Playing with experienced players, as in many games of this sort, is the best way to learn the game's tricks. You'll take a beating, probably, but will come away far better informed about how to squeeze the most possible Pang points out of a course with elaborate, risky shots. PangYa's courses are very well designed to reward risk-taking, and along with the goading of other players, the allure of extra Pang points drives you towards difficult shots rather than conservative play. Consequently, the outlandishness of the golf being played matches the eccentric presentation, as four players all watch each other attempt the same ridiculous trick shot, and commiserate upon failing. Courses are designed from the ground up for multiplayer, with ample room for showing off and for communal smirking as an over-ambitious ball goes plopping straight into a strategically-placed pond. Virtual golf, it turns out, is an awful lot more fun played in front of other people.
The in-game shop is refreshed constantly with new, snazzy, often seasonal items of clothing, and as this is where PangYa makes its money, a lot of effort goes into tempting you to buy them. PangYa is about 80 per cent golf game and 20 per cent boutique; much of the appeal comes from customising and dressing up your own character, and admiring the eccentric attire of others' creations during the rounds or in the pre-game chatrooms. Anything that that grants truly impressive benefits must be bought with Pang points, which reserves the elite items for addicts and dedicated players.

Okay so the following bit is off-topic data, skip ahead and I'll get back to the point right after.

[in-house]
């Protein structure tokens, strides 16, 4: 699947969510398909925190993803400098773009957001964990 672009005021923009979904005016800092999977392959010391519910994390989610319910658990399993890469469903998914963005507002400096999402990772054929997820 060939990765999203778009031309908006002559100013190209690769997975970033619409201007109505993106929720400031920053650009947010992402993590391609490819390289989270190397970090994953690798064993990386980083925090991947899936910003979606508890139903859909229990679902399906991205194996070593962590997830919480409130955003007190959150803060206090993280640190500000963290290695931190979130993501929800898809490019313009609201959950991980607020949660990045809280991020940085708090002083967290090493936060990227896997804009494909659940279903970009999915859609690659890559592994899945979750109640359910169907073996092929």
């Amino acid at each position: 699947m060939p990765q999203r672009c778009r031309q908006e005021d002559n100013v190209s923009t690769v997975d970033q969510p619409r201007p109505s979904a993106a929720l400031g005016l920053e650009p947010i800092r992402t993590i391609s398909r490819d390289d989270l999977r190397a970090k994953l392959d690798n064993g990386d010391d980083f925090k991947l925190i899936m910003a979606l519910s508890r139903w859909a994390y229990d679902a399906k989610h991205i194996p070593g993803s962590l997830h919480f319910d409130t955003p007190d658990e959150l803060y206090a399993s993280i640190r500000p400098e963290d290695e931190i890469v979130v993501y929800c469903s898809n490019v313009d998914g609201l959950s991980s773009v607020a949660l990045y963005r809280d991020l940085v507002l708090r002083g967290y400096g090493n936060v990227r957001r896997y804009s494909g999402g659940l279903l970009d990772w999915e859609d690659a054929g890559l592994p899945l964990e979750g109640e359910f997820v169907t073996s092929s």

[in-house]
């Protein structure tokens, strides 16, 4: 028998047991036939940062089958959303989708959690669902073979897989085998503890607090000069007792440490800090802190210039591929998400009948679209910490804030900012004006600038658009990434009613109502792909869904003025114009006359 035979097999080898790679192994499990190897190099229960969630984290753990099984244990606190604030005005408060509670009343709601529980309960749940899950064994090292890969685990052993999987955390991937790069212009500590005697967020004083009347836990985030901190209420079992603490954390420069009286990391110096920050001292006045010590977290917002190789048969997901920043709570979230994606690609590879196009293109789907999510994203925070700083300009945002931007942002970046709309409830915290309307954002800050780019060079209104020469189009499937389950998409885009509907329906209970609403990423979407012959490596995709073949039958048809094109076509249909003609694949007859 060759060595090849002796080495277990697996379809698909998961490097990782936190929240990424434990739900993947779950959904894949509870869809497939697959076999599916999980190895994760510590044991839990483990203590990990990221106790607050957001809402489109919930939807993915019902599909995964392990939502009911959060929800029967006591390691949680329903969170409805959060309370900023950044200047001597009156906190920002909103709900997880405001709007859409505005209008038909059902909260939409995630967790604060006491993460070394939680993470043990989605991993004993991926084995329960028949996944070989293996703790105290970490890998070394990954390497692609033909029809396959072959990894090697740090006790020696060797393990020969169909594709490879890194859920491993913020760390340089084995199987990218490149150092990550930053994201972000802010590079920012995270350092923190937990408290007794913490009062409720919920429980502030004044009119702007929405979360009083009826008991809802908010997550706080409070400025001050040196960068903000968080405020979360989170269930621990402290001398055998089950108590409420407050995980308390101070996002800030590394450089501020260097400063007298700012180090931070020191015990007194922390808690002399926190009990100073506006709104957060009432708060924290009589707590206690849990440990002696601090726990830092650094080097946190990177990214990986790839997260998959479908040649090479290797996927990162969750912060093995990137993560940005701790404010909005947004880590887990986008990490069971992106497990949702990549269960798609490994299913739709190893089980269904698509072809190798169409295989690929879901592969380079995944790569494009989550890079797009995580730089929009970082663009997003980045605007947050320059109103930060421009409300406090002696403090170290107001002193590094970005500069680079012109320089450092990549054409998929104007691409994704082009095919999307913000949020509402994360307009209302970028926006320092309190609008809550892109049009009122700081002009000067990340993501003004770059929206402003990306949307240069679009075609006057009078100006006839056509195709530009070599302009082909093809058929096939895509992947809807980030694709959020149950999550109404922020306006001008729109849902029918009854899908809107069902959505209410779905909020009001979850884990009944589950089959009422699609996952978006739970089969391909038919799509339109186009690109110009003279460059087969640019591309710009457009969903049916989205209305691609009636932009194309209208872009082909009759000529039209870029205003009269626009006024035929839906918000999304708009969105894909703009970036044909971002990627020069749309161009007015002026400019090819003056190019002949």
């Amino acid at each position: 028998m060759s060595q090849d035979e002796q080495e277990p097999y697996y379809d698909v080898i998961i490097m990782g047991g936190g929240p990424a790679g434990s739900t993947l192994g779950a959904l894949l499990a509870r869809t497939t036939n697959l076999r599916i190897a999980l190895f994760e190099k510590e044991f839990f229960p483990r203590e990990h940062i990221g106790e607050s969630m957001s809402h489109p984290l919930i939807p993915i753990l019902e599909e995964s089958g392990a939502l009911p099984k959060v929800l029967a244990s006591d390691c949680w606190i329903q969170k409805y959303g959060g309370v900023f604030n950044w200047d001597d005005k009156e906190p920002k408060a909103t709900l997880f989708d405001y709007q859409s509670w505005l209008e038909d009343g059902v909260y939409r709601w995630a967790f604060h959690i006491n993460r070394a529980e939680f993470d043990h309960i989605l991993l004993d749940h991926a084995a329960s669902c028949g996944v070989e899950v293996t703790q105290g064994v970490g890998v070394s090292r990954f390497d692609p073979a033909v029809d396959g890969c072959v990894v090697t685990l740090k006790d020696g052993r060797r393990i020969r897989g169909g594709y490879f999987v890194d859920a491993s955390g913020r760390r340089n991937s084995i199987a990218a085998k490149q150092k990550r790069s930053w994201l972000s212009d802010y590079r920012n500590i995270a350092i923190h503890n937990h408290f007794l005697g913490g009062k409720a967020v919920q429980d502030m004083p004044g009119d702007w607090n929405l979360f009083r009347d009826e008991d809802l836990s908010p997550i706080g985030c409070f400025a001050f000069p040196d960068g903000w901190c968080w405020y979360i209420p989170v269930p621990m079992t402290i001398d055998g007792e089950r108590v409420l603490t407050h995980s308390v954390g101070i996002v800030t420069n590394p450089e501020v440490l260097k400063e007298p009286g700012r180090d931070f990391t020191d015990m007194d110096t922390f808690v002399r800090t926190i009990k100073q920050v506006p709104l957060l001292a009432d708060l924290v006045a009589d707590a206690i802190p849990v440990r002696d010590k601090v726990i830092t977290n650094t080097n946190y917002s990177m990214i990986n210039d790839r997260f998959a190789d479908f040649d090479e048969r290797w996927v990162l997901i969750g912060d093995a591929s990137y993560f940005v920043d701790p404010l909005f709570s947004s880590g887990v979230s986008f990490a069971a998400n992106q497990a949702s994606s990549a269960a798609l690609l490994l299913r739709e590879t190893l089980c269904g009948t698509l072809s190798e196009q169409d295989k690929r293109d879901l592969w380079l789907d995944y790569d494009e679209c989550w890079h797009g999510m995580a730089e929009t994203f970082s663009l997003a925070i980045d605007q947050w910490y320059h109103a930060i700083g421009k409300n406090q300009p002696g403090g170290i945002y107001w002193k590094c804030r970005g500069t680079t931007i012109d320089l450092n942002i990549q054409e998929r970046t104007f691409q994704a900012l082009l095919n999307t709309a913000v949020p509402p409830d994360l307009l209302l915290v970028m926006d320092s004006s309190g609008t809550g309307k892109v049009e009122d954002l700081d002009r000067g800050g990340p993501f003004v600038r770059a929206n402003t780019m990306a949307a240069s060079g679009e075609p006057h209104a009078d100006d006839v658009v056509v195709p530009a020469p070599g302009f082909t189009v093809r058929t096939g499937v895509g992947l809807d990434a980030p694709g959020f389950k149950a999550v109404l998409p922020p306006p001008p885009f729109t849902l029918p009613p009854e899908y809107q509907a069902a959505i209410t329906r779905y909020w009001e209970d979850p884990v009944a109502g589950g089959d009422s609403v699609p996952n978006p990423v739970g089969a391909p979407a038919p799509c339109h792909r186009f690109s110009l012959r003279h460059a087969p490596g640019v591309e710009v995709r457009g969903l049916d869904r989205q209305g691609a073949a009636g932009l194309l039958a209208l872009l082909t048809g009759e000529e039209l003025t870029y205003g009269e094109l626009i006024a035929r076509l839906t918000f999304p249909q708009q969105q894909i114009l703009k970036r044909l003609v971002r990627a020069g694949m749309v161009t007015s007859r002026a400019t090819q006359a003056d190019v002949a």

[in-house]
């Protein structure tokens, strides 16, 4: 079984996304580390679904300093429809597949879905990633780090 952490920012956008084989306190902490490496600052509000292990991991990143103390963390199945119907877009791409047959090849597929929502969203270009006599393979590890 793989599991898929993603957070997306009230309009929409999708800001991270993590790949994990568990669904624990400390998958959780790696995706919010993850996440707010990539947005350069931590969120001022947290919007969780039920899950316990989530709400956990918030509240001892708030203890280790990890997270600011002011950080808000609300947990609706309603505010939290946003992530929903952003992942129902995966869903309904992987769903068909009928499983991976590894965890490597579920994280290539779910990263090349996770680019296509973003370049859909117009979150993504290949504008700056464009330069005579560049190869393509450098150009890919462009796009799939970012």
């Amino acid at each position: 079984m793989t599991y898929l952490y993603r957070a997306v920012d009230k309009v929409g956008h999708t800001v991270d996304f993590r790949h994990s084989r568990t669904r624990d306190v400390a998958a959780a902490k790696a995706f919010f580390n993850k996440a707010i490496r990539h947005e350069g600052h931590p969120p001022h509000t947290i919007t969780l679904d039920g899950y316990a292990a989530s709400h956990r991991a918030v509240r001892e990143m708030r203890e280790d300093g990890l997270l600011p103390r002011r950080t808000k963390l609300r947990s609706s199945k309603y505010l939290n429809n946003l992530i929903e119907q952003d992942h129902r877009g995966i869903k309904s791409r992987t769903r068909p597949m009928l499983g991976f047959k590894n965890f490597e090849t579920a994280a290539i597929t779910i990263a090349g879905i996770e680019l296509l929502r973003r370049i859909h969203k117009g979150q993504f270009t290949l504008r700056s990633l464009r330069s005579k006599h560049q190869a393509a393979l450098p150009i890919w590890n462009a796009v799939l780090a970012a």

The great thing about the currency system is that it operates on a mixture of in-game Pang points, earned by playing the courses, and Astros, which are bought with real money. Some items can only be bought with one or the other, but most have both options. The upshot of it is that you can't simply buy golfing prowess, and you're never forced to spend any money - you can develop a perfectly good character simply through playing the courses and earning the experience and Pang points to improve. Spending real money only grants aesthetic benefits - a character with five quid's worth of schoolboy/girl uniform, a pirate hat and a depressed-looking flying rabbit for a mascot just looks better than the blue t-shirt and white shorts you begin with, and it's a lot quicker than earning the in-game currency.
PangYa has a friendly and mildly eccentric community - as with real golf, it's one of the only games in which your competitors' successes make you almost as happy as your own. As you progress up the ranks, things can become slightly more serious (as serious as things can get in a Korean fantasy golf game in which you can hire a giant grinning bear to carry your clubs), but by then you'll have found friends, or convinced some real-life ones to download it and join your crazy-golf paradise. Because it's a familiar golf game at heart, you can jump in and out at will; it's equally suited to playing obsessively for a while and to occasional rounds with friends, which is great for on-and-off players. I've found that PangYa has easily replaced offline golf games in my affections.
PangYa is a great example of how MMO developers can invigorate an established genre, and an admirable indication of how a free-to-play model can work without unbalancing things with game-breaking benefits that are only available to paying players. Its appeal comes down to solid, simple gameplay mixed with an irresistible madness factor and, or course, sociability. Try it as your next lunchtime game; if you've ever enjoyed a golf game before, you're in definite danger of developing an addiction. My own goes back a year and half now, and shows no signs of abating.
8 / 10